Mummified Priest 
Artist: Dead Pharisees 
Label: Independent   
Time: 12 tracks/52:48 
No one would ever guess these guys hold a grudge against religious authority, would they? Sheesh. If the band name and album title don't get the message across, the morbid cover painting will, with its depiction of the corpses of such figures strung up within large jaws bordered by monitors, lights, organs, and people-filled pews. It might be easy for some to dismiss the whole project as typical of metal's overdramatic immaturity, but there's more than meets the eye here. It's actually inspired by an M.C. Escher display in Italy, and is intended to be a visual representation of Romans 3:13: "Their throat is an open sepulcher; with their tongues they have practiced deceit; the poison of asps is under their lips." This is according to "Scrybe," the talented graphic artist who wrote all the lyrics and designed the album concept, art, and layout...but doesn't seem to actually be in the band. 
Interestingly, the contrast between laughable posturing and intelligent creativity continues some with Dead Pharisees's music. The album begins with some beautifully solemn picking, then all of a sudden switches to a sloppy thrash-punk that reminds me musically and vocally of a car wreck involving the Crucified's self-titled album and Mortification's Blood World. The production is as powerless as the Crucified's early stuff (making metal sound more like punk), although the instruments are separated very clearly in the mix. Providing the meat for most of the songs is fast, simple, double bass-driven riffage with plain shouts. It gets old and repetitive quickly. What are intriguing are the attempts at creative variation thrown in here and there. There is the emotional guitar or bass picking that pops in for intros, interludes, and endings at odd times, the different vocal styles ranging from actual singing to gutteral shouts to artifical death growls, and an out-of-place ska part(!). Listening for the different ideas keeps you on your toes. It might be understandable when you consider who the band thanks: Mortification, The Crucified, Tourniquet, and Precious Death. They obviously love the straight-forward moshing of the first two, but also desire to vary things up some like the latter two. Of course, Dead Pharisees is nowhere near the quality of any of those bands yet, but the potential exists. The lackluster production really pins down their efforts. If they had someone forcing them to slow down and work on the quality of each take and helping them get good, full tones from the instruments, they might actually rock.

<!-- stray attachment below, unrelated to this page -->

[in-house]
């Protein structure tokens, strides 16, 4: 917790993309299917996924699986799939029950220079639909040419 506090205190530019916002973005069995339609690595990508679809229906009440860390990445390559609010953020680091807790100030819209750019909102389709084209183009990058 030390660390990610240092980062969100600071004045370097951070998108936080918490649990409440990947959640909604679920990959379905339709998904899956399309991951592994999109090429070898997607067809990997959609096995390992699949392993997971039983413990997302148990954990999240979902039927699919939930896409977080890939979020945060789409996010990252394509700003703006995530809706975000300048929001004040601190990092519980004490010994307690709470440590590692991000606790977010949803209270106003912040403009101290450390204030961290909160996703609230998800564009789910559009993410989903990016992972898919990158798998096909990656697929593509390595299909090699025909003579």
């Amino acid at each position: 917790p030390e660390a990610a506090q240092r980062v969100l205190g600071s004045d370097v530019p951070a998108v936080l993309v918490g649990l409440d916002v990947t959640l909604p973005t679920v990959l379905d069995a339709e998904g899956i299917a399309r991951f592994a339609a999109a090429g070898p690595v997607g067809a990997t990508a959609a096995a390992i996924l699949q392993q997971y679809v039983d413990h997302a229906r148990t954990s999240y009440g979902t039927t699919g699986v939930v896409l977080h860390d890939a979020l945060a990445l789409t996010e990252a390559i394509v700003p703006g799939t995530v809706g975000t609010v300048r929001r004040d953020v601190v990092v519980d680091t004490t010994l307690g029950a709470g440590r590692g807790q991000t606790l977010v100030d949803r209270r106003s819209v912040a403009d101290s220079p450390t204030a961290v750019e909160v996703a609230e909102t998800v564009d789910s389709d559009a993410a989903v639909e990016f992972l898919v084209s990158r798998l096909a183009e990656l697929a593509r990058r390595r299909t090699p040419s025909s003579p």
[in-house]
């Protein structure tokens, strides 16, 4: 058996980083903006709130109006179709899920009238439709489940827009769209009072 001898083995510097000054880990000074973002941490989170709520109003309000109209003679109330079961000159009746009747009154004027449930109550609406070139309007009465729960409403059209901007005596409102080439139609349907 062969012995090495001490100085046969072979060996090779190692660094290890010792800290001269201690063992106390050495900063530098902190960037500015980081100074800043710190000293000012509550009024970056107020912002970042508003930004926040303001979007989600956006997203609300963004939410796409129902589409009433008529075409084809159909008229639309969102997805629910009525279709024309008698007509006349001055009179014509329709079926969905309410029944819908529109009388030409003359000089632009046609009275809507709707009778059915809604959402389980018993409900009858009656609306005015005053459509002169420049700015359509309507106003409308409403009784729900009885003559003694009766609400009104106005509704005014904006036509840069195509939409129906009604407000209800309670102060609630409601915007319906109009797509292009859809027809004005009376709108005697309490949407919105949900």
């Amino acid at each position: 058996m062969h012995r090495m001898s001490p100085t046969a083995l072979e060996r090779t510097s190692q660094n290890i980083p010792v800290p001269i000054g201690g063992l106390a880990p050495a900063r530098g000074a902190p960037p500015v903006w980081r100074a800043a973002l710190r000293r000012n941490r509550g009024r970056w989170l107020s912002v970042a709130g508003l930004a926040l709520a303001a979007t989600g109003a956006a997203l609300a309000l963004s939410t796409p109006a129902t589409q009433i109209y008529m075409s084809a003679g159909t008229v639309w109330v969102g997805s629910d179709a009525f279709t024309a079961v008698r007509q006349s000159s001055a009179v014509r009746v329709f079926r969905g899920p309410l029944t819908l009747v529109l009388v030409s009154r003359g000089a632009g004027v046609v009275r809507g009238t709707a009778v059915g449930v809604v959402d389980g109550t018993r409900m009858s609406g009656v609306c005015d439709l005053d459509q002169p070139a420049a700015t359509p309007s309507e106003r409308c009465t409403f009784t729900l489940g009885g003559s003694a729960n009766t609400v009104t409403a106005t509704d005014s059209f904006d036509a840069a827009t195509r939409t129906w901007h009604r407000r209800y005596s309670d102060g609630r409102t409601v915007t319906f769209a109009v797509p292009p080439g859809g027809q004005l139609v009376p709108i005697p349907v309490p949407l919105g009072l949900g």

Lyrically, they need help. Lyrics range from the stupidly funny: "Party in Hell, party in hell (I thought this was a beer-bash, but sulfur's all I smell)", to the typical: "Bow in front of God's glorious throne/Or you can bow in a flame-filled hole/You can decide, the choice is yours." I'd prefer more poetic, less stereotypical lyrics, but most Christian metal/punk fans will probably slurp it up with a smile. 
I'd recommend this to those who aren't picky with their production or songwriting, but nobody else.  Having said that, it'll be interesting to see where Dead Pharisees crawls from here. 

By Josh Spencer